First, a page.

BACKGROUND: Screening rates for colorectal cancer are below the Healthy People 2020 goal. There are several colorectal cancer screening tests that differ in terms of accuracy, recommended frequency, and administration. In this article, we compare how a set of personal characteristics correlates with preferences for colorectal cancer screening test attributes, past colorectal cancer screening behavior, and future colorectal cancer screening intentions.
METHODS: We conducted a discrete-choice experiment survey to assess relative preferences for attributes of colorectal cancer screening tests among adults aged 50-75 years in USA. We used a latent class logit model to identify classes of preferences and calculated willingness to pay for changes in test attributes. A set of personal characteristics were included in the latent class analysis and analyses of self-reported past screening behavior and self-assessed likelihood of future colorectal cancer screening.
RESULTS: Latent class analysis identified three types of respondents. Class 1 valued test accuracy, class 2 valued removing polyps and avoiding discomfort, and class 3 valued cost. Having had a prior colonoscopy and a higher income were predictors of the likelihood of future screening and membership in classes 1 and 2. Health insurance and a self-reported higher risk of developing colorectal cancer were associated with prior screening and higher future screening intentions, but not class membership.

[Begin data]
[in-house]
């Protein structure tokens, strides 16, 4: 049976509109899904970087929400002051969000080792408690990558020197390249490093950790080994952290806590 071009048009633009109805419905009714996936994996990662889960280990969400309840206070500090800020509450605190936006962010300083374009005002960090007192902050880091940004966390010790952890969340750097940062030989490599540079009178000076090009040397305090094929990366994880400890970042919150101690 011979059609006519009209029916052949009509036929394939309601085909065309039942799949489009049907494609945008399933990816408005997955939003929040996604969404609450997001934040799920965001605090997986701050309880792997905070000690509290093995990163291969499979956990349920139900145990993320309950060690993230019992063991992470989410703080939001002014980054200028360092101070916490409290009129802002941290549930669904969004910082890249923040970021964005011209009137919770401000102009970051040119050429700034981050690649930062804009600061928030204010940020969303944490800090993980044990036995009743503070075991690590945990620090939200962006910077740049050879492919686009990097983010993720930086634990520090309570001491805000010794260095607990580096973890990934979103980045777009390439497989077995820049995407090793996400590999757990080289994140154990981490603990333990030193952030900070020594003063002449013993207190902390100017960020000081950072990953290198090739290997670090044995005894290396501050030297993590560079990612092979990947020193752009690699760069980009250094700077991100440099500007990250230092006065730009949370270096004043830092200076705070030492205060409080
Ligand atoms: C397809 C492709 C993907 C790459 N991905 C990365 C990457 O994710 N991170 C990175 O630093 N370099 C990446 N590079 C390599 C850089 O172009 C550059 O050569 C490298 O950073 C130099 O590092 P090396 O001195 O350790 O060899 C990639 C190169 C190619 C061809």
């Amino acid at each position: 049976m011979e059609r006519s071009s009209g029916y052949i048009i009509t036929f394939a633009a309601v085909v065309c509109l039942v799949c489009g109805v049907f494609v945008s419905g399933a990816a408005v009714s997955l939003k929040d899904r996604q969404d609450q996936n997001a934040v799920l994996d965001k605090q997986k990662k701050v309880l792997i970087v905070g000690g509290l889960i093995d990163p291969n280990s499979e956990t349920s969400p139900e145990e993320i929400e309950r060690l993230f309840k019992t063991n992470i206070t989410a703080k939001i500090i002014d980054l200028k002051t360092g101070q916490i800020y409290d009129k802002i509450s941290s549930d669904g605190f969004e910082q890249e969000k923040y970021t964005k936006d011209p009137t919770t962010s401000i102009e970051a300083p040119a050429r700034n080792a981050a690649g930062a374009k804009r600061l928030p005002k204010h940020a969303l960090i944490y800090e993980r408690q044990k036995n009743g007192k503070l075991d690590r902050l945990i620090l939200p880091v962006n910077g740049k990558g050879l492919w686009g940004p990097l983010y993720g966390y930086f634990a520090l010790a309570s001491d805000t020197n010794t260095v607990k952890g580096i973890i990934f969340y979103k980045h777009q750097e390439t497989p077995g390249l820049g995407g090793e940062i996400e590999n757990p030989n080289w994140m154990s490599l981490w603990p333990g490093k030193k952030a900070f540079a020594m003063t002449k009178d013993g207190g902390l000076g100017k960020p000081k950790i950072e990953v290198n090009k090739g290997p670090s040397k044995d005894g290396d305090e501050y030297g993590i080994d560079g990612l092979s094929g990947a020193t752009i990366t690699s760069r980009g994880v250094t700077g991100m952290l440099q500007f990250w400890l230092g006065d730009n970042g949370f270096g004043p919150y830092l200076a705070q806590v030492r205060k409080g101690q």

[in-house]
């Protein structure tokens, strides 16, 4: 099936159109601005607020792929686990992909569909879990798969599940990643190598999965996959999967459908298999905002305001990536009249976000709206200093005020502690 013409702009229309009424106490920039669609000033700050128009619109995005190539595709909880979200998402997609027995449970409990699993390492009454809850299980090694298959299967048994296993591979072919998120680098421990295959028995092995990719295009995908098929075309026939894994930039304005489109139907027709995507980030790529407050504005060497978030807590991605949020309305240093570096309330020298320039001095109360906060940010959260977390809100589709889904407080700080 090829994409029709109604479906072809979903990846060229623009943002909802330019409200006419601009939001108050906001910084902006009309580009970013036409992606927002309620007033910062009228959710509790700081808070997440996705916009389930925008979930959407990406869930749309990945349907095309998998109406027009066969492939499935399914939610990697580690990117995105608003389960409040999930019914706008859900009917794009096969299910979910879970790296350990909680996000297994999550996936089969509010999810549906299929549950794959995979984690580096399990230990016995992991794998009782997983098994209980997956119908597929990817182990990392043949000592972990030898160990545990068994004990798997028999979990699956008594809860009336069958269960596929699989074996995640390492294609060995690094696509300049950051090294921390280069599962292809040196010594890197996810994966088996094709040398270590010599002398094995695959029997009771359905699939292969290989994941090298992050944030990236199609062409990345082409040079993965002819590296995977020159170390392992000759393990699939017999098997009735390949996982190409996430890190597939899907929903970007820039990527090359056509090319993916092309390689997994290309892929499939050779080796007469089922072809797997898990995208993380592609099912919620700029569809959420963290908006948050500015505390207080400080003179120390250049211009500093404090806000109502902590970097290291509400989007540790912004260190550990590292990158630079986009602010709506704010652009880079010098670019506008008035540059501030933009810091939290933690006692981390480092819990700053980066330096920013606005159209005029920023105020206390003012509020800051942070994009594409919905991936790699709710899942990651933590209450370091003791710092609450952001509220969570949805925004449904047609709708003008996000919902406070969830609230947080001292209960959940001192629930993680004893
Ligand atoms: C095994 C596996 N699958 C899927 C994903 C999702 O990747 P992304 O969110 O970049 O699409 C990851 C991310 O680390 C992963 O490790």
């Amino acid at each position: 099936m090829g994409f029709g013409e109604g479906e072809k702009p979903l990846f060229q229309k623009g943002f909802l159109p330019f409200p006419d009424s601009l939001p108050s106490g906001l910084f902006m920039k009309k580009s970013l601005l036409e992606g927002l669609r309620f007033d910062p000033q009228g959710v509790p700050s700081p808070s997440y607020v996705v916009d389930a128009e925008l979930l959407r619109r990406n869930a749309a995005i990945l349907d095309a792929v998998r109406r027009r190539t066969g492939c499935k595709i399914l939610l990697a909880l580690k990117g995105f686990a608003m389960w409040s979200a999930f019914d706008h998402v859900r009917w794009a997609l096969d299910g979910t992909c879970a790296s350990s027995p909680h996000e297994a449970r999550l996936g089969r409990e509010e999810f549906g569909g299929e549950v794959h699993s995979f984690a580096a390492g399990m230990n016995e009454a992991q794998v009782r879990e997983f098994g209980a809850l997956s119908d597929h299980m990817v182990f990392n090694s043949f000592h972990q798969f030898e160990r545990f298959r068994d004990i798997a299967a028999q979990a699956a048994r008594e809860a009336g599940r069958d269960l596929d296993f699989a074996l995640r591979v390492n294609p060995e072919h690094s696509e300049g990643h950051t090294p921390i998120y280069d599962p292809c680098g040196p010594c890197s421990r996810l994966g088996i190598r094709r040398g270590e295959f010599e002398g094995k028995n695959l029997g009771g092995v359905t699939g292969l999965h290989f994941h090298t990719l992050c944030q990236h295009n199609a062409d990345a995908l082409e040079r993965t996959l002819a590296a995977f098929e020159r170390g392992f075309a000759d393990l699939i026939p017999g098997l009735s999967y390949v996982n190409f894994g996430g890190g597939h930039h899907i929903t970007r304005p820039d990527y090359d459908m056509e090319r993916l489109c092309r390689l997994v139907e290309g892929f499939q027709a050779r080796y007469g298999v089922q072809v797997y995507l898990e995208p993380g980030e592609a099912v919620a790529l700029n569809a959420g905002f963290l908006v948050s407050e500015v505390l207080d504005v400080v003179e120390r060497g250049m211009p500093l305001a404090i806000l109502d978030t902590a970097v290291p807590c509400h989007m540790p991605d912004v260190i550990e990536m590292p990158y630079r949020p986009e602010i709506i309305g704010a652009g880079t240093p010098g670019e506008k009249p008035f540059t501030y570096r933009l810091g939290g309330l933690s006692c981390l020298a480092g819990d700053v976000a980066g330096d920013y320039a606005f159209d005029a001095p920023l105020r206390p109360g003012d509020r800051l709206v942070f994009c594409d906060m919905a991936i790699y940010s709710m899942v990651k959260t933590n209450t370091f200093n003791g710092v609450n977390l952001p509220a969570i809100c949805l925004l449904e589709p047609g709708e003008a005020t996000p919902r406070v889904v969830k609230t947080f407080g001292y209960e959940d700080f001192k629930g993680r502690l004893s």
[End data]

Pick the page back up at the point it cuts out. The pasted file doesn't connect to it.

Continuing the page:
CONCLUSION: We identified distinct classes of preferences focusing on different test features and personal characteristics associated with reported behavior and intentions. Healthcare providers should engage in a careful assessment of patient preferences when recommending colorectal cancer test options to encourage colorectal cancer screening uptake.